As is well known, such a cell uses hot electron injection in a conventional method of programming NVM cells. When applied to such a stacked gate cell 100, the hot electron injection programming method assumes that a high negative voltage is applied to the drain region of the cell 100. Depending upon the erasing and coupling coefficient(s), a corresponding voltage is applied to the control gate 108, thereby bringing the potential of the floating gate 104 to a value that is negative but lower in absolute value as compared with the drain potential. Under such conditions, a high lateral electrical field is generated, thereby creating hot electrons, which are affected by a high perpendicular electrical field such that the hot electrons tunnel through the thin gate oxide 106 to reach the floating gate 104. The amount of injection current depends primarily upon the potentials of the drain region and floating gate electrodes such that with more drain voltage more injection takes place. (Further discussion of such a memory cell and programming technique can be found in U.S. Pat. No. 6,137,723, the disclosure of which is incorporated herein by reference.)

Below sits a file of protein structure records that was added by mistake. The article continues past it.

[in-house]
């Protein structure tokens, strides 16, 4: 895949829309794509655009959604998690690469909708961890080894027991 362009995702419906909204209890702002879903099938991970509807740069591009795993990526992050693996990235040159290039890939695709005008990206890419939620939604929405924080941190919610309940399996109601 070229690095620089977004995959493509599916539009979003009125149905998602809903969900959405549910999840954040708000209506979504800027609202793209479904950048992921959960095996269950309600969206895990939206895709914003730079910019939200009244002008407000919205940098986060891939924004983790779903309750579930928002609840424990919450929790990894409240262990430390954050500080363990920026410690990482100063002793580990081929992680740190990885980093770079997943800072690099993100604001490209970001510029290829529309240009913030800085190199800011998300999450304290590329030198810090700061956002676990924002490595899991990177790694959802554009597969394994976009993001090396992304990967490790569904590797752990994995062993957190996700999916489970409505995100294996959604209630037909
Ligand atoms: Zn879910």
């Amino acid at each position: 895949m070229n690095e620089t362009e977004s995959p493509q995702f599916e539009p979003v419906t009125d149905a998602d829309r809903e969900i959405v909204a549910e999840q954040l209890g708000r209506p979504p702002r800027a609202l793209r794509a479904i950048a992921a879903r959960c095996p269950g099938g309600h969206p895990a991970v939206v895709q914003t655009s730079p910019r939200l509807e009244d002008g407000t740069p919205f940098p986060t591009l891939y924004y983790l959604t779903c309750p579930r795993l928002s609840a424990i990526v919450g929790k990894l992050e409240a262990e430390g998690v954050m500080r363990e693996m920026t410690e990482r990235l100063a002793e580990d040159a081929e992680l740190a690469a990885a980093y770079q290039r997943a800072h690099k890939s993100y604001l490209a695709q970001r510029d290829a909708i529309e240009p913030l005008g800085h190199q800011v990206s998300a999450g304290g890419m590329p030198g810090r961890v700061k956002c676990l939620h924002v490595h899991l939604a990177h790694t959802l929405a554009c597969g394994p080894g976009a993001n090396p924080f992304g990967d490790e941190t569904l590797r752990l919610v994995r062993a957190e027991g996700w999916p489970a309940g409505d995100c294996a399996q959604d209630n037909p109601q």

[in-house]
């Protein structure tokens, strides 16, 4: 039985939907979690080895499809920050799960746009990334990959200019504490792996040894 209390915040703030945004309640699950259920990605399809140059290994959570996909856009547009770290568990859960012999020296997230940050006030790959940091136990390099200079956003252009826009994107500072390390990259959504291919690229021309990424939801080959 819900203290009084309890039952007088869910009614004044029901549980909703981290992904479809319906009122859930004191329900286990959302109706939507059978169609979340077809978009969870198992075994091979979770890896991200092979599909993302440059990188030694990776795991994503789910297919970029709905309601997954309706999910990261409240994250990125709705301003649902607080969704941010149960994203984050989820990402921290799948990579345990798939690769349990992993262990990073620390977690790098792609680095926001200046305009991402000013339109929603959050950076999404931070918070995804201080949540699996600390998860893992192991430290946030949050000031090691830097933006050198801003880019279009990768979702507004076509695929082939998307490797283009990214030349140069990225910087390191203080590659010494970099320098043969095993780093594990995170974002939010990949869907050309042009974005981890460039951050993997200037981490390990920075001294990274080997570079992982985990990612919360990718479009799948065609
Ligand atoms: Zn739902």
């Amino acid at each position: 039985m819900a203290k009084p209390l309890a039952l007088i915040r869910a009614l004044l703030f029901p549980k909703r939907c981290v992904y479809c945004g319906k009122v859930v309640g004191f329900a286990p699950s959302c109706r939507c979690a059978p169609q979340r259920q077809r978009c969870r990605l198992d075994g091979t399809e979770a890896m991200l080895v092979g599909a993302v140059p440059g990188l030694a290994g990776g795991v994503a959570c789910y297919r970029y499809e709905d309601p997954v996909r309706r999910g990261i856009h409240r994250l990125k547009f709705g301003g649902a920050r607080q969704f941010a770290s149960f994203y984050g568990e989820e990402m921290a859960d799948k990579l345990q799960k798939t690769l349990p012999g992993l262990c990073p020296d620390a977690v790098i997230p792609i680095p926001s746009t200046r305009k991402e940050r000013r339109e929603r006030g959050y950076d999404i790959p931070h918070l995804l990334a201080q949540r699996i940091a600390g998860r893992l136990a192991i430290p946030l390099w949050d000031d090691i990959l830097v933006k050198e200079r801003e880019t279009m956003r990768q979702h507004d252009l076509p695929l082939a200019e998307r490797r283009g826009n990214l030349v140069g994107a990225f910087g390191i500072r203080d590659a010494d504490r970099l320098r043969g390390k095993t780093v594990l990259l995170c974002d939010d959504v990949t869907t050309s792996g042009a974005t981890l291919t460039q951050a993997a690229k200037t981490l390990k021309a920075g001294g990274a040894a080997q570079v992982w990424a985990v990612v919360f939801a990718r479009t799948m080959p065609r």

Referring to FIG. 2, the memory cell 100 of FIG. 1 can be represented in electrical schematic form as shown.

Referring to FIG. 3, an alternative memory cell 200 includes four P-IGFETs, with one transistor for each of the cell functions (programs or write, read, erase and control). Such a cell 200, while being somewhat larger in size or circuit area than a conventional stacked gate cell within an integrated circuit environment, allows for independent and improved optimization of each cell function.

The program, or write, function is controlled by a transistor Pw with interconnected source and bulk regions to which a programming voltage Vp is applied, a drain region to which a programming signal Dp is applied, and a gate electrode connected to the storage node Ns. The read function is controlled by a transistor Pr having interconnected source and bulk regions to which a read voltage Vr is applied, a drain region from which a read signal Dr is received, and a gate electrode connected to the storage node Ns. The erase function is controlled by a transistor Pe having interconnected drain, source and bulk regions to which an erase voltage Ve is applied, and a gate electrode connected to the storage node Ns. The control function is controlled by a transistor Pc having interconnected drain, source and bulk regions to which a control voltage Vc is applied, and a gate electrode connected to the storage node Ns.